Video: Physicist Dr. Michio Kaku Reveals Severity of Japanese Nuclear Crisis, Says We Nearly Lost Northern Japan
CNN's Eliot Spitzer did a very interesting
interview with physicist Michio Kaku, the
Henry Semat Professor of Theoretical Physics
in the City College of New York. He is also the
co-founder of string field theory.
The professor discusses the shocking new revelations
coming out of Japan about the nuclear crisis.
The Japanese government finally
admitted that there was a full,
100% core melt in all three Fukushima Daiichi reactors, despite numerous earlier denials. The massive influx of seawater is the only thing
that stopped the cores from exploding.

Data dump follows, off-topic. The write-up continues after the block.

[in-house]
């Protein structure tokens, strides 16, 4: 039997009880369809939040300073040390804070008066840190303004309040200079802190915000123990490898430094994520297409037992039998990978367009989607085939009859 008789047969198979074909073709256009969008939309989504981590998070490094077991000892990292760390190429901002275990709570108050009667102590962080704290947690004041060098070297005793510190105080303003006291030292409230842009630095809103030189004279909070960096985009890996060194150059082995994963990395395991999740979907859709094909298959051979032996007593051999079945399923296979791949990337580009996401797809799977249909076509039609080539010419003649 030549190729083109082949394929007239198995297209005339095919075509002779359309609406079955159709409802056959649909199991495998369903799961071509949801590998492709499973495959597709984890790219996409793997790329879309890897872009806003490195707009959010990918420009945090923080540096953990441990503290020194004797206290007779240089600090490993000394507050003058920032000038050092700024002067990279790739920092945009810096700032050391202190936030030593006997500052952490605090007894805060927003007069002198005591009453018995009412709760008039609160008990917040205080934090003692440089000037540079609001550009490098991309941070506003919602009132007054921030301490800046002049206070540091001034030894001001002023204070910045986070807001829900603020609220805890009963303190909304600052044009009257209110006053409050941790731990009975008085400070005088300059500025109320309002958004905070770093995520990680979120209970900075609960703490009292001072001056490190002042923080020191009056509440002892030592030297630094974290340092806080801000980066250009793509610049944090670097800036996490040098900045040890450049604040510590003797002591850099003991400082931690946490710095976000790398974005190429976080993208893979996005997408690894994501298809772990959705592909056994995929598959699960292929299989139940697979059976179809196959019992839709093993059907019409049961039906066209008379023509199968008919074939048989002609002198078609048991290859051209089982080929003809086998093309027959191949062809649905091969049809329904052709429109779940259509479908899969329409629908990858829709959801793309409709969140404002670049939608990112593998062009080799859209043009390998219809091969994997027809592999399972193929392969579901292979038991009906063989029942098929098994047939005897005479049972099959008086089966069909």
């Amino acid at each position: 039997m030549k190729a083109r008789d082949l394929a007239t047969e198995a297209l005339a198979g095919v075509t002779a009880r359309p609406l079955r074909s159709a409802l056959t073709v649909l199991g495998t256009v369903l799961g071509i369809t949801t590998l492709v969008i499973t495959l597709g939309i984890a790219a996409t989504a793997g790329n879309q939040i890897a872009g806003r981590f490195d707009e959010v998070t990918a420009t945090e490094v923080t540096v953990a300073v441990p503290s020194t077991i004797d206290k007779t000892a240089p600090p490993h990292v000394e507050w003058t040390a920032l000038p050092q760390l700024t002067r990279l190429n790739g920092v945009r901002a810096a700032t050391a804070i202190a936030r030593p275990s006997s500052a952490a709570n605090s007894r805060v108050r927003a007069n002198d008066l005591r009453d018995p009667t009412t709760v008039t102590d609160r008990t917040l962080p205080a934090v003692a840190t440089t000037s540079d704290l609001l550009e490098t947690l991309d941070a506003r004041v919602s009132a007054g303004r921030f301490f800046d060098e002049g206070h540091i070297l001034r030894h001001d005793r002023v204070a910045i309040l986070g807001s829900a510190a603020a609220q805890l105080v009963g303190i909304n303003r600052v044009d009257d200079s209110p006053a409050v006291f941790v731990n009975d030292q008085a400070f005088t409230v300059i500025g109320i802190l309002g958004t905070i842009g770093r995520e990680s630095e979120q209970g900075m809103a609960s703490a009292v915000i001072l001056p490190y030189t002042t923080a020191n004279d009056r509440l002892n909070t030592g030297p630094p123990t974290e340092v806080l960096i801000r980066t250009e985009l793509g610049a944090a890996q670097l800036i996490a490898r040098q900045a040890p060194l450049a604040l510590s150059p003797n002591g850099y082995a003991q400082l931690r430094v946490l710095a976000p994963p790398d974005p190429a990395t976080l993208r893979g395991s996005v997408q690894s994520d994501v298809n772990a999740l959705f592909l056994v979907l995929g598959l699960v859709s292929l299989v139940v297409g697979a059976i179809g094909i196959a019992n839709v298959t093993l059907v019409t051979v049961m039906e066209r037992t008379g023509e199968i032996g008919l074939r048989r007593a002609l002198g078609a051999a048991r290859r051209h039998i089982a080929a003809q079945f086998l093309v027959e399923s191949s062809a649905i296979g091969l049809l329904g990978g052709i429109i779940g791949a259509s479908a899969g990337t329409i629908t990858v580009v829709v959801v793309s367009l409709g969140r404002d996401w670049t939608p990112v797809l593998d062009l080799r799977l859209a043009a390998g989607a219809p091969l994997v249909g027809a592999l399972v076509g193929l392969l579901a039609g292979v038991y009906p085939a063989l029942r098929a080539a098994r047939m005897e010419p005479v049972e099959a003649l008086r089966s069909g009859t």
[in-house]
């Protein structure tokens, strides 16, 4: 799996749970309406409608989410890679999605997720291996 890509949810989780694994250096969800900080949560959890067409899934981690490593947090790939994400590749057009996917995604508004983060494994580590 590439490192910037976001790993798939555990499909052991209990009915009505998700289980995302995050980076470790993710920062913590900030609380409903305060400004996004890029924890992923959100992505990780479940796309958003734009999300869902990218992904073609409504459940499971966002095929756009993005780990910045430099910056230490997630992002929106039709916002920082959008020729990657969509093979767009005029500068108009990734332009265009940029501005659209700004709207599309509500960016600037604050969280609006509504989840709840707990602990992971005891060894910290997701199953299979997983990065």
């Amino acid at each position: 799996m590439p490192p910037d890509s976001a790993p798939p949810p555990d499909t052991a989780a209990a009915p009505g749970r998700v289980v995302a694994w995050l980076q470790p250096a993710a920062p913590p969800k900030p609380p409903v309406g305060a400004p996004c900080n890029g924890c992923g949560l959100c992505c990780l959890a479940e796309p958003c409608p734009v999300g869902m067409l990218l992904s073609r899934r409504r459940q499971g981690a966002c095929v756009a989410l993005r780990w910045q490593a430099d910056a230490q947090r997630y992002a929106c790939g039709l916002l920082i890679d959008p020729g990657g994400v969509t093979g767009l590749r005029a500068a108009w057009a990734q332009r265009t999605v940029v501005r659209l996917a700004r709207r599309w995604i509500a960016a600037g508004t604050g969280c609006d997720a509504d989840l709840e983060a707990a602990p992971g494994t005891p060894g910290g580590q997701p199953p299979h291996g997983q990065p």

The water absorbed the heat.
Dr. Kaku says it's in no textbook anywhere that seawater will stop
an explosion of this nature; it was a last ditch effort. He says
the seawater is now very contaminated and that children will be exposed
to radiation levels twenty times what an atomic worker is
exposed to. Neighboring countries are furious at the contamination the leak has caused in the oceans and to the sealife.
The Japanese government forced the utility
company to flood the reactors; the company
wanted to save its investment. But if
they hadn't flooded the reactors with seawater,
there would have been three giant explosions -- he calls it "three Chernobyls" and northern Japan would have been lost. Radiation is still coming
from two breaches in the contaiment vessels.
The professor flat out states that "we came this close to
losing all of Northern Japan." It's pretty shocking. Take a look: